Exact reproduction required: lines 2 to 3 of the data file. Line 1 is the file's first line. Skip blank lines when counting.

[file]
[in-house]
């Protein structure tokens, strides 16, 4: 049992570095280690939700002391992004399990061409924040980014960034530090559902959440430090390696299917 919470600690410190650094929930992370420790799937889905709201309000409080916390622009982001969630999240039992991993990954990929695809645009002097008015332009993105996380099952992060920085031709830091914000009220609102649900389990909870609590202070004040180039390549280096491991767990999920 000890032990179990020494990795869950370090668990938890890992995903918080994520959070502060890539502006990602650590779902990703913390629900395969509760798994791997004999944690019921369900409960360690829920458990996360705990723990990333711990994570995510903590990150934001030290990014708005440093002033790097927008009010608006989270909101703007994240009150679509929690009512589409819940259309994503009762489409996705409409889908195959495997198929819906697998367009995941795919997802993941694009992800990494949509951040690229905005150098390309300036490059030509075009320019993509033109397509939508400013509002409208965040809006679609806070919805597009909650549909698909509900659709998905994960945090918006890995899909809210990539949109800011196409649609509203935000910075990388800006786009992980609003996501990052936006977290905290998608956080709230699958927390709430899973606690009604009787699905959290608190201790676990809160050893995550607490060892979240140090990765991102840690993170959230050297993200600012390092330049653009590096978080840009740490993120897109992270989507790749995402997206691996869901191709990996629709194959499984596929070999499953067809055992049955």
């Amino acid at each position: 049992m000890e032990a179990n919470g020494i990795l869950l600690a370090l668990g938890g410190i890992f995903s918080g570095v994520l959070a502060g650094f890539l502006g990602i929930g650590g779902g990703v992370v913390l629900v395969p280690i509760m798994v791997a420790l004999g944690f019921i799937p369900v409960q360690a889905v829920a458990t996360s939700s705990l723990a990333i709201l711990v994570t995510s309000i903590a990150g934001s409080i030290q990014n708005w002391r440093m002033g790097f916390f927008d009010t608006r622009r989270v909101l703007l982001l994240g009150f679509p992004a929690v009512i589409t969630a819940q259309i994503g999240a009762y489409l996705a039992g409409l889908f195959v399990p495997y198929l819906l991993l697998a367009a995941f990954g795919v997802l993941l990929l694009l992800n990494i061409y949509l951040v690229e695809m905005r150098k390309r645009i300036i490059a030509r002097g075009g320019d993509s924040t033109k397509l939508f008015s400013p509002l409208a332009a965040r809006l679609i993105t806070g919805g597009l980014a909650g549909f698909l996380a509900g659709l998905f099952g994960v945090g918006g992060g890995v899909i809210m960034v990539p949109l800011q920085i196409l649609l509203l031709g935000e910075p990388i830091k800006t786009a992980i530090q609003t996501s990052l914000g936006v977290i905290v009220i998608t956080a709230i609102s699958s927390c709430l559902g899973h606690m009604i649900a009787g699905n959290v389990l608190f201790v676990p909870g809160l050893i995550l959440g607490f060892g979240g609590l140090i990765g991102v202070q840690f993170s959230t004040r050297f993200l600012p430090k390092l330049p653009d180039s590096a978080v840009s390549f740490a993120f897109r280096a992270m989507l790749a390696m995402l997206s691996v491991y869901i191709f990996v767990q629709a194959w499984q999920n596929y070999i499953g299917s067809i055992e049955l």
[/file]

């Protein structure tokens, strides 16, 4: 049992570095280690939700002391992004399990061409924040980014960034530090559902959440430090390696299917 919470600690410190650094929930992370420790799937889905709201309000409080916390622009982001969630999240039992991993990954990929695809645009002097008015332009993105996380099952992060920085031709830091914000009220609102649900389990909870609590202070004040180039390549280096491991767990999920 000890032990179990020494990795869950370090668990938890890992995903918080994520959070502060890539502006990602650590779902990703913390629900395969509760798994791997004999944690019921369900409960360690829920458990996360705990723990990333711990994570995510903590990150934001030290990014708005440093002033790097927008009010608006989270909101703007994240009150679509929690009512589409819940259309994503009762489409996705409409889908195959495997198929819906697998367009995941795919997802993941694009992800990494949509951040690229905005150098390309300036490059030509075009320019993509033109397509939508400013509002409208965040809006679609806070919805597009909650549909698909509900659709998905994960945090918006890995899909809210990539949109800011196409649609509203935000910075990388800006786009992980609003996501990052936006977290905290998608956080709230699958927390709430899973606690009604009787699905959290608190201790676990809160050893995550607490060892979240140090990765991102840690993170959230050297993200600012390092330049653009590096978080840009740490993120897109992270989507790749995402997206691996869901191709990996629709194959499984596929070999499953067809055992049955």
């Amino acid at each position: 049992m000890e032990a179990n919470g020494i990795l869950l600690a370090l668990g938890g410190i890992f995903s918080g570095v994520l959070a502060g650094f890539l502006g990602i929930g650590g779902g990703v992370v913390l629900v395969p280690i509760m798994v791997a420790l004999g944690f019921i799937p369900v409960q360690a889905v829920a458990t996360s939700s705990l723990a990333i709201l711990v994570t995510s309000i903590a990150g934001s409080i030290q990014n708005w002391r440093m002033g790097f916390f927008d009010t608006r622009r989270v909101l703007l982001l994240g009150f679509p992004a929690v009512i589409t969630a819940q259309i994503g999240a009762y489409l996705a039992g409409l889908f195959v399990p495997y198929l819906l991993l697998a367009a995941f990954g795919v997802l993941l990929l694009l992800n990494i061409y949509l951040v690229e695809m905005r150098k390309r645009i300036i490059a030509r002097g075009g320019d993509s924040t033109k397509l939508f008015s400013p509002l409208a332009a965040r809006l679609i993105t806070g919805g597009l980014a909650g549909f698909l996380a509900g659709l998905f099952g994960v945090g918006g992060g890995v899909i809210m960034v990539p949109l800011q920085i196409l649609l509203l031709g935000e910075p990388i830091k800006t786009a992980i530090q609003t996501s990052l914000g936006v977290i905290v009220i998608t956080a709230i609102s699958s927390c709430l559902g899973h606690m009604i649900a009787g699905n959290v389990l608190f201790v676990p909870g809160l050893i995550l959440g607490f060892g979240g609590l140090i990765g991102v202070q840690f993170s959230t004040r050297f993200l600012p430090k390092l330049p653009d180039s590096a978080v840009s390549f740490a993120f897109r280096a992270m989507l790749a390696m995402l997206s691996v491991y869901i191709f990996v767990q629709a194959w499984q999920n596929y070999i499953g299917s067809i055992e049955l």